Sunday, July 27, 2003

It's All a Mistake

I awoke from another set of bad dreams. Yesterday had been filled, possessed by an idea, which I worked out in some detail but did not speak of. It is a very delicate process. I was aware of my own instinct---supported by James Hillman and others who wrote on this subject---that these creative seeds are fragile and must be protected. We tend to dismiss the idea of anything being fragile, or being allowed to be, in our lives and work today. Get over it, is the refrain. The idea of harboring secrets is judged as criminal.

But closely holding the idea, it may then die for lack of outside air. Today it seems delusional. So who knows what the right decision is. If you speak it aloud and it gets shot down, a lot of the fledgling life in it dies, or is injured and perhaps warped in its development in some way. If you don’t speak of it, it is in danger of being overrun by other things, dismissed without a hearing as whim, a stupid idea, a delusion.

Especially an idea that has so many risks attached to it. An idea for a play---a play!---in this day and age, written by me, the very idea would make people blink three times, swallow hard and try a brave smile. Cause I'm not a playwright. That's not my slot.

On the other hand, what is my slot? Anyway, the time to do it, the risk that it will come to nothing, that it will fail on its own terms and then in the world, is what dominates my mood today. Yesterday I lived in its aura, it seemed so perfect, and of course the dream extended to transformative success. There's some sense in that, of course. Most creative careers are based on one successful idea. Other ideas or variations on that idea aside, there is usually one, that at some point makes the difference and defines everything else. There's no law, fortunately or not, that says when this idea may come. And then the carrying out of the idea must be successful. That's the rub for many, the people with ideas and longings, but not the wherewithal to carry them through successfully, in their own terms as well as convincingly to others.

But the investment of time and concentration and writing energy, it all seems so foolhardy. And then, in some crucial way, it doesn't quite work. Which you don't discover until it's done.
There is a kind of goal outside the play itself, and a deadline, of little more than a month. A full-length play in a month? Well, why not? (Lots of reasons why not. Many more than why.)

What I thought of, however, as I got up was something I'd read yesterday, an account of Jung's last informal talk to friends and supporters at the end of his last visit to America. He told them it was important for each to live his or her life as fully as possible, even if it is based on a mistake. Life is full of errors, no one has found the whole truth, but the point is to live with integrity and devotion.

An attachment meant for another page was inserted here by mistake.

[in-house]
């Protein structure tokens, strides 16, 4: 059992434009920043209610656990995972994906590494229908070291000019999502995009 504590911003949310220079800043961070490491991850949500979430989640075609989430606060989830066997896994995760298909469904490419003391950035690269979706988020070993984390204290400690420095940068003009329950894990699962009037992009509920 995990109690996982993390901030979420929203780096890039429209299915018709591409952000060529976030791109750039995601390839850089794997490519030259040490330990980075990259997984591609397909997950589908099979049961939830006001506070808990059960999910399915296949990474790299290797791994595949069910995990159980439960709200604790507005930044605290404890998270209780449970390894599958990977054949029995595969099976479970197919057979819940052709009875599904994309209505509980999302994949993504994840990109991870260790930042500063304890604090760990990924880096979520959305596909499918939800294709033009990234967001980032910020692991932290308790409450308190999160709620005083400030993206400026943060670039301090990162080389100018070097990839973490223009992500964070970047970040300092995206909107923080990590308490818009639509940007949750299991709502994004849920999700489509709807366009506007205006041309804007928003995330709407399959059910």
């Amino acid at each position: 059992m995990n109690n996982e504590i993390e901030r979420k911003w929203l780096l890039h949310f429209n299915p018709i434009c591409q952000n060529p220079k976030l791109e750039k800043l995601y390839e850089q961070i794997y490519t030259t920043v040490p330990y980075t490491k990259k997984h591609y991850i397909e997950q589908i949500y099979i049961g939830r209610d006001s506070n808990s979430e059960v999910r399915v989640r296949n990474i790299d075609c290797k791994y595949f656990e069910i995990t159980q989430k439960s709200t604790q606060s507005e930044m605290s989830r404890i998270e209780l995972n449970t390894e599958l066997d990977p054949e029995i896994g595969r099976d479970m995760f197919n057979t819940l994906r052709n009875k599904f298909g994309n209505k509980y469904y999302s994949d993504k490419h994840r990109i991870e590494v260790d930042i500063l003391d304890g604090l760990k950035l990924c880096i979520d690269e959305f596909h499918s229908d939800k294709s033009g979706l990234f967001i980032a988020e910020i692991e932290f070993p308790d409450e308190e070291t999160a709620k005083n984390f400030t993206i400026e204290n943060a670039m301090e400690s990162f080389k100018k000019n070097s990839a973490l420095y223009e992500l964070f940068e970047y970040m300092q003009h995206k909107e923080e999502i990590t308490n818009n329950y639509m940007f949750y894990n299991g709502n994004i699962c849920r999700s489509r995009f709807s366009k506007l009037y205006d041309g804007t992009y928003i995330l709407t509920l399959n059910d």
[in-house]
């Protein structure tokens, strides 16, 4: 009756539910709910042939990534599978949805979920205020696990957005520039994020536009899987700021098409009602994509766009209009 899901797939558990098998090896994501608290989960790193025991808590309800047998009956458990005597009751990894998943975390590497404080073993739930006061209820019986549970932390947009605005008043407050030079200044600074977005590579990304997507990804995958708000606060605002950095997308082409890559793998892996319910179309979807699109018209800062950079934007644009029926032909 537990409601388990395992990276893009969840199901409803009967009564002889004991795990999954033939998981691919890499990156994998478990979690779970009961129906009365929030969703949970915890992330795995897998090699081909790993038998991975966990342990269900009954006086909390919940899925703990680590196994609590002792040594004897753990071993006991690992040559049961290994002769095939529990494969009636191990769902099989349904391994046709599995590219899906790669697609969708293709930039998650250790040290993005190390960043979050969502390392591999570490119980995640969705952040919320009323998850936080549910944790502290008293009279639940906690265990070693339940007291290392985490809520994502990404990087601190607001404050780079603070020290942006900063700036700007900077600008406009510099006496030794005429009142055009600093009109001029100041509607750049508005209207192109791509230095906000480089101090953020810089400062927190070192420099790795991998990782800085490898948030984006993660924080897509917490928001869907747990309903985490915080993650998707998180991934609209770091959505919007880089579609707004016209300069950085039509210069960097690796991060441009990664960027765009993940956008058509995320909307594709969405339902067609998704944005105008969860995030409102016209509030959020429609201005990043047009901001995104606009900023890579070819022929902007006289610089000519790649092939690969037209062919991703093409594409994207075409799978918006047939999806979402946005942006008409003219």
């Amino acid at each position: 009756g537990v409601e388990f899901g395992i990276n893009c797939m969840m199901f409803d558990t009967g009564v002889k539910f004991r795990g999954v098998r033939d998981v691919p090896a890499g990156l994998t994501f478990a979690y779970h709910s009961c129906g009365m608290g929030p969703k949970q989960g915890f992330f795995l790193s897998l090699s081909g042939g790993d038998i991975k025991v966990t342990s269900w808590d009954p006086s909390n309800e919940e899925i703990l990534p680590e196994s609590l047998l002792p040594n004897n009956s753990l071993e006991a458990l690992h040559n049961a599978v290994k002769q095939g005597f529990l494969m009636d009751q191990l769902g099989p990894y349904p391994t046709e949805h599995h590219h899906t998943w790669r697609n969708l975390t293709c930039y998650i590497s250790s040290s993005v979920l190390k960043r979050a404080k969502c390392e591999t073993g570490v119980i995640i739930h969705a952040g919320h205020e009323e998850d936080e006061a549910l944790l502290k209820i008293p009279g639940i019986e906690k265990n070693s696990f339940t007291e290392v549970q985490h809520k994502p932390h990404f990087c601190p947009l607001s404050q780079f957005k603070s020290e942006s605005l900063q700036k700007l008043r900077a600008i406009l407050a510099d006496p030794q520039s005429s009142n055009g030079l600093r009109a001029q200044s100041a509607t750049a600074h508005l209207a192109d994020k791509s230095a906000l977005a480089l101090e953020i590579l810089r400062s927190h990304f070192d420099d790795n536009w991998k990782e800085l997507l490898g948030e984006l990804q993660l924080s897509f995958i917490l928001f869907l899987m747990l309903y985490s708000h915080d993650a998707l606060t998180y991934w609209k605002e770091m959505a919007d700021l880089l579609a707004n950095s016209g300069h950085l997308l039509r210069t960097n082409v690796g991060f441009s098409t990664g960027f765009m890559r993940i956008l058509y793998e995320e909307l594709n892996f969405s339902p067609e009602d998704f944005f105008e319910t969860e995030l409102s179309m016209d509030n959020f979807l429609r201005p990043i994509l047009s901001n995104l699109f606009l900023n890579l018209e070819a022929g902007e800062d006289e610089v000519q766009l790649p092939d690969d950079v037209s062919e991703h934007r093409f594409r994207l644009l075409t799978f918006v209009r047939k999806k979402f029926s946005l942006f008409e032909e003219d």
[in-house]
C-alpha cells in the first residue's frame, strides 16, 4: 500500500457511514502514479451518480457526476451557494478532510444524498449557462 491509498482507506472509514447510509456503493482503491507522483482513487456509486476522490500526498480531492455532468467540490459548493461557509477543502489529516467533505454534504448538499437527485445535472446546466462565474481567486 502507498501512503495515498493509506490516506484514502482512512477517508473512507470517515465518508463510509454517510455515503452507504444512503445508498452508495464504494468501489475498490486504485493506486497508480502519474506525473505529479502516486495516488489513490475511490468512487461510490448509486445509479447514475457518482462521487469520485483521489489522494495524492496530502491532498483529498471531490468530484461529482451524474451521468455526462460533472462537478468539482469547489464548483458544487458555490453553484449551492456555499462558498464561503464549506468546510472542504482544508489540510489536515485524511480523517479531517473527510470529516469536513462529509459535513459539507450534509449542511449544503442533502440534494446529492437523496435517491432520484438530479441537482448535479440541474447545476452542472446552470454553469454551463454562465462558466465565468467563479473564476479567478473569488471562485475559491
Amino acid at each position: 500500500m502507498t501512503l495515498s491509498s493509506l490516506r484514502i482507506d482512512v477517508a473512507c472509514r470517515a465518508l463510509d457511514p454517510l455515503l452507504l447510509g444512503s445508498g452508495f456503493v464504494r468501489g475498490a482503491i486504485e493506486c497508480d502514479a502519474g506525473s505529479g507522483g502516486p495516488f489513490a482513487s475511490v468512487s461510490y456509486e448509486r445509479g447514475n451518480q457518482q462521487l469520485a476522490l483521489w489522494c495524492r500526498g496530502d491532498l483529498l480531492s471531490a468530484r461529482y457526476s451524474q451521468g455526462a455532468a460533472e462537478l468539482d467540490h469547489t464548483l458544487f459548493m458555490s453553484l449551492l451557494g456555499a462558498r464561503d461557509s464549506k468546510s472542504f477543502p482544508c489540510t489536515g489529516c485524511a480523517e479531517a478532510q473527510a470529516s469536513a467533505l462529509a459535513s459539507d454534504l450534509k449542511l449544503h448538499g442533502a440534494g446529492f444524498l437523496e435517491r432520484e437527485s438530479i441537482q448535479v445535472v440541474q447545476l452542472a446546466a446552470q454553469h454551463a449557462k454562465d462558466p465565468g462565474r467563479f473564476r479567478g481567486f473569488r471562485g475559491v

This idea of mine is a dramatic one, but it is in keeping with a lot of the work I've attempted to do in the past several years in non-fictional ways. I keep inventing variations, re-combinations of this work. This week I came up with two new approaches to it that might work quite well as books.

This too is another nerve-wracking part of the process, which at times seems absolutely crazy. Again, it is so counter to today's received wisdom, which is: move on. If it isn't working, move on. Of course, there is always a time to move on. But there is also a process of finding the best way into it, the best way to express it and communicate it, which is also another way of understanding it, or in fact of defining it.

This thought reminded me of one of the first passages from James Hillman's work I copied out. In fact I remember that I printed the long quotation and tacked it on the wall next to my computer in the room where I wrote in my late lamented apartment in Pittsburgh. I searched it out again today in my computer files, though without a citation. Hillman is writing about psychological analysis, using creativity in the arts as a metaphor. But it was the description of the artistic activity that I was interested in: that is, the literal meaning of the metaphor. I hadn't thought of this "amplification" process in that way before. I knew that more and more I was beginning to orbit my ideas, revisit them and work on them, rather than trying the idea out once and moving on. There's no support for this from the business side of things, to say the least. Work it took years to shape gets dismissed in a nanosecond. Anyway, here it is:

"The method of amplification is rather like the methods of the humanities and the arts. By revolving around the matter under surveillance one amplifies a problem exhaustively. This activity is like a prolonged meditation, or variations on a theme of music, or the patterns of dance or brush-strokes. It has a ritualistic aspect as well, because the dignity of the problem which is being amplified is never wholly claimed by knowledge. One starts off knowing that one cannot know it; one can only hover over it, thrust at it, and pay respects through devoted attention. This permits the levels of meaning in any problem to reveal themselves, and it corresponds to the way the soul itself presents its demands by its iterative returning to basic complexes to elaborate a new variation and urge consciousness on.

Analysis is better served by amplification, because it pries things loose from their habitual rigid frames. Amplification confronts the mind with paradoxes and tensions; it reveals complexities. It tends even to build symbols. This gets us closer to psychological truth, which always has a paradoxical unconscious aspect, than does definition with its exclusively conscious rationality."
James Hillman

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